High Energy Network (HEN)

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Information on the observation and analysis of stars and other objects that are sources of x-rays and gamma rays.

59 289 By Bikeman 1 week 6 days ago

Observing optical transients from Astro-COLIBRI alerts

American Association of Variable Star Observers (AAVSO)
pbenni Tue, 11/28/2023 - 19:39

Responding to an Astro-COLIBRI alert, I imaged the unclassified optical transient AT 2023yoa in M31 using a Rc filter.  My general question about optical transients - are there any archives interested in saving an optical transient image?  I signed up for Kilonova Catcher / GRANDMA but noticed they are selective on what events they wish to archive observer images.  Are these optical transients of scientific interest?  I understand that afterglows from gravity waves, gamma ray bursts, and bright supernovas are of interest, but GWs and GRBs are difficult to capture because of the large field

Candidate optical counterpart for extragalactic neutrino event

American Association of Variable Star Observers (AAVSO)
Bikeman Fri, 10/20/2023 - 22:21

There is a possible optical counterpart (a supernova of type Ibn) that seems consistent with a neutrino event.



Unfortunately the SN is quite dim  (ca 20 mag in V and R ) and fading already, so amateur observations will be difficult except for those with really huge scopes....but it might be interesting to follow events.

Here is the link to the search for related GCN circulars: https://gcn.nasa.gov/circulars?query=+IC231004A&limit=100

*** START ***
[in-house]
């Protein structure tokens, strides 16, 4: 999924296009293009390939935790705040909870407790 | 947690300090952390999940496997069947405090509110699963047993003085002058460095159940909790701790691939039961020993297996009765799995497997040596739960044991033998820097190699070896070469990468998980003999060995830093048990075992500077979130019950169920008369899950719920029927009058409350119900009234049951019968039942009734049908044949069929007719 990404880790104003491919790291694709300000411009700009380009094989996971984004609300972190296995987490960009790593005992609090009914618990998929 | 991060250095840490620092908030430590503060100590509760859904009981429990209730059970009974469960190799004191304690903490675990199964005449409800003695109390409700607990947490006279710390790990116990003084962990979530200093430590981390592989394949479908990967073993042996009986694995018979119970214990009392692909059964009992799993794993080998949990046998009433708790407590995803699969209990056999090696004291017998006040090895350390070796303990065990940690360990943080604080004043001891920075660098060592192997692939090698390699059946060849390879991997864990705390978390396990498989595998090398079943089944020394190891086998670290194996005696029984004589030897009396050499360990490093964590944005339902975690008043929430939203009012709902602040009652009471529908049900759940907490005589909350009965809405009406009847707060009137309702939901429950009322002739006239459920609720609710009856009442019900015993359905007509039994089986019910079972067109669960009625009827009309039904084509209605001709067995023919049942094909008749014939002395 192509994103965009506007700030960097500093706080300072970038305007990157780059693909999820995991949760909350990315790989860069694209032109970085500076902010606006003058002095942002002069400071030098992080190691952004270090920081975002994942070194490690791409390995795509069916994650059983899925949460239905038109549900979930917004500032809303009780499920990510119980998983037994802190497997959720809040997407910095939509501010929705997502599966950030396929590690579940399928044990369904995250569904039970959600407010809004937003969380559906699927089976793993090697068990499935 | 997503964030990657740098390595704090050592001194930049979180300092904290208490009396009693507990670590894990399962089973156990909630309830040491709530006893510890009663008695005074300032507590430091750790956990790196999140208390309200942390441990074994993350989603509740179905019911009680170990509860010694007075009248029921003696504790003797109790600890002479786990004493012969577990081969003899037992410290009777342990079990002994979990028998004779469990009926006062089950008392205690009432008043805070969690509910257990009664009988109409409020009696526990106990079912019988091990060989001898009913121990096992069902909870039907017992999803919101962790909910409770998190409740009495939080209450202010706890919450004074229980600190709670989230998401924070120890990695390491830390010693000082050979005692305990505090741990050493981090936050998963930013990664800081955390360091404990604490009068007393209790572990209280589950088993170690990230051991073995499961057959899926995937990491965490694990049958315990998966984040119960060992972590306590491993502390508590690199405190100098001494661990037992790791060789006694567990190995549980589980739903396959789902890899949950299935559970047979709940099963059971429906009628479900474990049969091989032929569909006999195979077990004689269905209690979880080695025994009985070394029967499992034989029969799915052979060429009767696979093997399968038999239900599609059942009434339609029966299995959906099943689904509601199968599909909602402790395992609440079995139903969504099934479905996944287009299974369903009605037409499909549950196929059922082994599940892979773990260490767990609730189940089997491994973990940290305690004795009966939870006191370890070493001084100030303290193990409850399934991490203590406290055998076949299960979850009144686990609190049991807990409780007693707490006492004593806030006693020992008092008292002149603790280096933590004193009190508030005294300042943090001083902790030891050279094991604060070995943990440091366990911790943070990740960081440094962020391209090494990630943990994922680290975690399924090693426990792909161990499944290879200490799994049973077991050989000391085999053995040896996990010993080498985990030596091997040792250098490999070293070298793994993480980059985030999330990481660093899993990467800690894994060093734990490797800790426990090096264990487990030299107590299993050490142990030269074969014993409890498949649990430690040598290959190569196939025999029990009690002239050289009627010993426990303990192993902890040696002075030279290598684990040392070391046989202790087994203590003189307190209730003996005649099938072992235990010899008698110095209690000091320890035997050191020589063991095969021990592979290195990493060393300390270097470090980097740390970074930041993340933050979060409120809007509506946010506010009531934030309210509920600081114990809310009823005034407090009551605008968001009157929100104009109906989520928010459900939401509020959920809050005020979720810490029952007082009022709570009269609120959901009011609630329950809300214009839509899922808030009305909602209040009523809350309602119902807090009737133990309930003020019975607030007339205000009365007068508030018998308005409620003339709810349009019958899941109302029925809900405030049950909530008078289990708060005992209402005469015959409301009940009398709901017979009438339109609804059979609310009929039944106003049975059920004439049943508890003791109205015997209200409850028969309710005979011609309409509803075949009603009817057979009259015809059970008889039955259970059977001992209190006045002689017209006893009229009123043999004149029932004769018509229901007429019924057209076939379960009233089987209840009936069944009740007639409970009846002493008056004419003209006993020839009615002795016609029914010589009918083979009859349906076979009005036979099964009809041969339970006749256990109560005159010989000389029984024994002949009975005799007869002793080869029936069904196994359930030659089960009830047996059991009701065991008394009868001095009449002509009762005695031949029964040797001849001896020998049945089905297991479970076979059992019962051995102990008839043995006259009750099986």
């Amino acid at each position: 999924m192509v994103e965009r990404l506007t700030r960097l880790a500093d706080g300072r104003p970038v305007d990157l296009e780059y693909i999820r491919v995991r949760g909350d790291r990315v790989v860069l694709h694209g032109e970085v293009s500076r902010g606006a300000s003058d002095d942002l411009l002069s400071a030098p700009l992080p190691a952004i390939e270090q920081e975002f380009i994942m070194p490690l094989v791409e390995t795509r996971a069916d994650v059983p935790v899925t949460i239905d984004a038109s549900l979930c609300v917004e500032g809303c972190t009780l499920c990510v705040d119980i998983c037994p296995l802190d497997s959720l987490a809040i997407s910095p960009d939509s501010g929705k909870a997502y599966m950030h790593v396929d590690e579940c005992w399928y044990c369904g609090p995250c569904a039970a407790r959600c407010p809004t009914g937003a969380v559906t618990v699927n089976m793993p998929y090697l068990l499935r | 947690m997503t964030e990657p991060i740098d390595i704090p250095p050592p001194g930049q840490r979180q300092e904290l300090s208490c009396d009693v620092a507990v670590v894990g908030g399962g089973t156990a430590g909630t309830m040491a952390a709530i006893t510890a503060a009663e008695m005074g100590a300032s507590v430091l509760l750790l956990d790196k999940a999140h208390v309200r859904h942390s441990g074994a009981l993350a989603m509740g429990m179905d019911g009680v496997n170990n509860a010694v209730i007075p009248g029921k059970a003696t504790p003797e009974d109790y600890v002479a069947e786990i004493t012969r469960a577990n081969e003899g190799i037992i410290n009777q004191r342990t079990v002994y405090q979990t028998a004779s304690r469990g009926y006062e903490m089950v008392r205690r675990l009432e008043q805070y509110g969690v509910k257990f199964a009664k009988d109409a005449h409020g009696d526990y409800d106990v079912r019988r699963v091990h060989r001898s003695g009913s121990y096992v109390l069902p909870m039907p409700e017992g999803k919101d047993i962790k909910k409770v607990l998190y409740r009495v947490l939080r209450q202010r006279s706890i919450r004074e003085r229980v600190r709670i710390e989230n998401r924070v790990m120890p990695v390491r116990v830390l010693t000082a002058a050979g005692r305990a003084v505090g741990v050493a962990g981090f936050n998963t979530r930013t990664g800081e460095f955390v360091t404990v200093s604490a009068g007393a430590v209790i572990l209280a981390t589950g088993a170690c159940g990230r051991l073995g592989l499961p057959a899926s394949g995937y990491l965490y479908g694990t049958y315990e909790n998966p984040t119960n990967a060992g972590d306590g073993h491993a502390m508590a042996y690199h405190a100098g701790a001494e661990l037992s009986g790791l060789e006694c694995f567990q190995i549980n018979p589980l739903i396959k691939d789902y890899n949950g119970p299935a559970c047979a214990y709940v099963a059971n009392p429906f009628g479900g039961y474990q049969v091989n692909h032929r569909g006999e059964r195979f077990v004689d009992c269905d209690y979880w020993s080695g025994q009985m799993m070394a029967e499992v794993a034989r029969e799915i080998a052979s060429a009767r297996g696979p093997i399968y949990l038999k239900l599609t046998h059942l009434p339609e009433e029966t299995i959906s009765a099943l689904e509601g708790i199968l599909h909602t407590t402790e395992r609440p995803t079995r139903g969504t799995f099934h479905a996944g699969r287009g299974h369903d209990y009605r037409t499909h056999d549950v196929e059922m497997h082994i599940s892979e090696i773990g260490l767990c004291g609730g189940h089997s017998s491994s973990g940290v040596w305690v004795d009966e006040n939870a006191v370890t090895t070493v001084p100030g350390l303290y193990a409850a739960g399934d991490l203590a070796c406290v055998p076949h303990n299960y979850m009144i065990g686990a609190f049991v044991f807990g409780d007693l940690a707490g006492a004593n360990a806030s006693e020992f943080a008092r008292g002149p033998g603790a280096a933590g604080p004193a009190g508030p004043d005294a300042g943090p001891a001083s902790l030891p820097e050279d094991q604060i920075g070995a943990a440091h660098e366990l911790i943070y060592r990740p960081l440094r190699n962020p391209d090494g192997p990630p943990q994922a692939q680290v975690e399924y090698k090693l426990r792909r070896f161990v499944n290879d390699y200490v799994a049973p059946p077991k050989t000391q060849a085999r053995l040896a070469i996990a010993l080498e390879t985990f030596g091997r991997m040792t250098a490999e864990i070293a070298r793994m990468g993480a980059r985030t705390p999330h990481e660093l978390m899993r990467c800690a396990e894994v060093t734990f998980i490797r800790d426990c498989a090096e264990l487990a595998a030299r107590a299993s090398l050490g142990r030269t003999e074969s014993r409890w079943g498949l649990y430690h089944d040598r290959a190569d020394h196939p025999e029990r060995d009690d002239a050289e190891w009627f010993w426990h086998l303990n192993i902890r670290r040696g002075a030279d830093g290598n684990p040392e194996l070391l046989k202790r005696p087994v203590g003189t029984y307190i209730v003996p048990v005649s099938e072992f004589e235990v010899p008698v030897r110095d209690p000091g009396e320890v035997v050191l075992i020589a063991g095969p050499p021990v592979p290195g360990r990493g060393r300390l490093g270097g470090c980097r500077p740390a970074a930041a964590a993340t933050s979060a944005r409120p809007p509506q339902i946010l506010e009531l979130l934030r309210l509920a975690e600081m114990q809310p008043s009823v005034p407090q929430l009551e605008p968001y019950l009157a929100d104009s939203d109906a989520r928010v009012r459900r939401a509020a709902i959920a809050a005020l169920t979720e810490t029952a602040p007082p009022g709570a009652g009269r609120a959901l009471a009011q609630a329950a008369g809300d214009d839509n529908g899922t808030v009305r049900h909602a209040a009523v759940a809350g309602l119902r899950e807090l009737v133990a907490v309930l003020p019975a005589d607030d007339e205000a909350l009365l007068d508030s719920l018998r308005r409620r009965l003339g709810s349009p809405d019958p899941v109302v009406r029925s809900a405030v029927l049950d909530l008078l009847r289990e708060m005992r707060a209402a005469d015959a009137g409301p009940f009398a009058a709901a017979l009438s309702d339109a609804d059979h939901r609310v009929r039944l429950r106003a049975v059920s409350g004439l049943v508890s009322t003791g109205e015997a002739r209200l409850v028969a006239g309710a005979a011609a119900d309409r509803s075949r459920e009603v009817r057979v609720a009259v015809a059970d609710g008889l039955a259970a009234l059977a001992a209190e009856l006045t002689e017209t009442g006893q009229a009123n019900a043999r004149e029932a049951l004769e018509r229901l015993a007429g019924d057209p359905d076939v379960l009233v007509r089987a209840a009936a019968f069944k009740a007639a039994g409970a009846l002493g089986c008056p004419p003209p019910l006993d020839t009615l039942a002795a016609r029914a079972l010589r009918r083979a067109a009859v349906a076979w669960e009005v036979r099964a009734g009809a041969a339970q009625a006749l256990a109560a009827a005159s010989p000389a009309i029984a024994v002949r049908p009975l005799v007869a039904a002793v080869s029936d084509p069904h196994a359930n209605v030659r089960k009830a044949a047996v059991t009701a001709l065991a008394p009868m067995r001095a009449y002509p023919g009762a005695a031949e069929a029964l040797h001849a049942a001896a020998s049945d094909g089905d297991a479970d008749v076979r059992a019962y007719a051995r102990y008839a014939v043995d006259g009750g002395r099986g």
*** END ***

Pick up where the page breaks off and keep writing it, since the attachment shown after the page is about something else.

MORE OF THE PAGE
Request for Complementary Observations of V404 Cygni for an Oct 14 campaign with JWST, XMM-Newton, Chandra, ALMA, the Very Large Array and GranTeCan

tjmaccarone Tue, 10/10/2023 - 14:42

On the evening of October 14 (JWST starts at 20:00 UT ), we'll have a coordinated campaign with all the telescopes above on V404 Cygni, which is a quiescent black hole X-ray binary.  It's about 16.6 in R in quiescence, and it's relatively red due to foreground extinction.  It would be great to have some folks in Europe get some additional photometry.  Hipercam on the Gran Telescopio Canarias will already be observing, but it would be good to have a backup in case of bad weather (which seems likely given forecasts for La Palma).  

A Binary Neutron Star merger alert from LIGO

American Association of Variable Star Observers (AAVSO)
Bikeman Mon, 09/18/2023 - 11:38

There was just now an alert about a BNS merger


but it's not a Gold plated one: There is a significant probability that this was just a false alarm, the sky localization is not great and partly in a part of the sky that is not easy to observe at the moment, and the distance could be rather far away.


Stay tuned!!



FWD: [vsnet-alert 27948] Swift J1727.8-1613: black-hole binary and V404 Cyg-like object ?

American Association of Variable Star Observers (AAVSO)
Bikeman Fri, 08/25/2023 - 23:42

This could be interesting: vsnet-alert 27948


Swift J1727.8-1613: black-hole binary and V404 Cyg-like object ?


Swift and MAXI detected an outburst in Swift J1727.8-1613.

This is a candidate for a black-hole binary and possibly similar to

V404 Cyg, a unique object known as a source of rapid variability.